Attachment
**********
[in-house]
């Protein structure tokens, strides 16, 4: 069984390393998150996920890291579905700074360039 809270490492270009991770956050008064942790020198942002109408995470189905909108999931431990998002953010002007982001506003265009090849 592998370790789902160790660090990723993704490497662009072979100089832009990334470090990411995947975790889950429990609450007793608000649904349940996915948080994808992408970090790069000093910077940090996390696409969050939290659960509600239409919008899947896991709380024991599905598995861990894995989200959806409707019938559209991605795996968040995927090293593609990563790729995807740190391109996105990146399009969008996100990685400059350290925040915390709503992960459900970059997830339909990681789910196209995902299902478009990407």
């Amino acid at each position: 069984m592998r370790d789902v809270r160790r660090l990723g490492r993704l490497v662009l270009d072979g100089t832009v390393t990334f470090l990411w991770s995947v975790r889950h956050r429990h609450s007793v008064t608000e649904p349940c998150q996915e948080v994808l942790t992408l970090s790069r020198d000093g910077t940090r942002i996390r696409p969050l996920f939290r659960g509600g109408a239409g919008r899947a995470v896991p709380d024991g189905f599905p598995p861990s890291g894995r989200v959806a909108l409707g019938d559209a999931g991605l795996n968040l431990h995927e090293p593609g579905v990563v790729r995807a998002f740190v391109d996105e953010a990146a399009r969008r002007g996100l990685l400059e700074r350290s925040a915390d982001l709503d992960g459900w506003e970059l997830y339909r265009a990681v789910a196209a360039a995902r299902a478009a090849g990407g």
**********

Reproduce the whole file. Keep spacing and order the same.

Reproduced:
[in-house]
């Protein structure tokens, strides 16, 4: 069984390393998150996920890291579905700074360039 809270490492270009991770956050008064942790020198942002109408995470189905909108999931431990998002953010002007982001506003265009090849 592998370790789902160790660090990723993704490497662009072979100089832009990334470090990411995947975790889950429990609450007793608000649904349940996915948080994808992408970090790069000093910077940090996390696409969050939290659960509600239409919008899947896991709380024991599905598995861990894995989200959806409707019938559209991605795996968040995927090293593609990563790729995807740190391109996105990146399009969008996100990685400059350290925040915390709503992960459900970059997830339909990681789910196209995902299902478009990407």
């Amino acid at each position: 069984m592998r370790d789902v809270r160790r660090l990723g490492r993704l490497v662009l270009d072979g100089t832009v390393t990334f470090l990411w991770s995947v975790r889950h956050r429990h609450s007793v008064t608000e649904p349940c998150q996915e948080v994808l942790t992408l970090s790069r020198d000093g910077t940090r942002i996390r696409p969050l996920f939290r659960g509600g109408a239409g919008r899947a995470v896991p709380d024991g189905f599905p598995p861990s890291g894995r989200v959806a909108l409707g019938d559209a999931g991605l795996n968040l431990h995927e090293p593609g579905v990563v790729r995807a998002f740190v391109d996105e953010a990146a399009r969008r002007g996100l990685l400059e700074r350290s925040a915390d982001l709503d992960g459900w506003e970059l997830y339909r265009a990681v789910a196209a360039a995902r299902a478009a090849g990407g």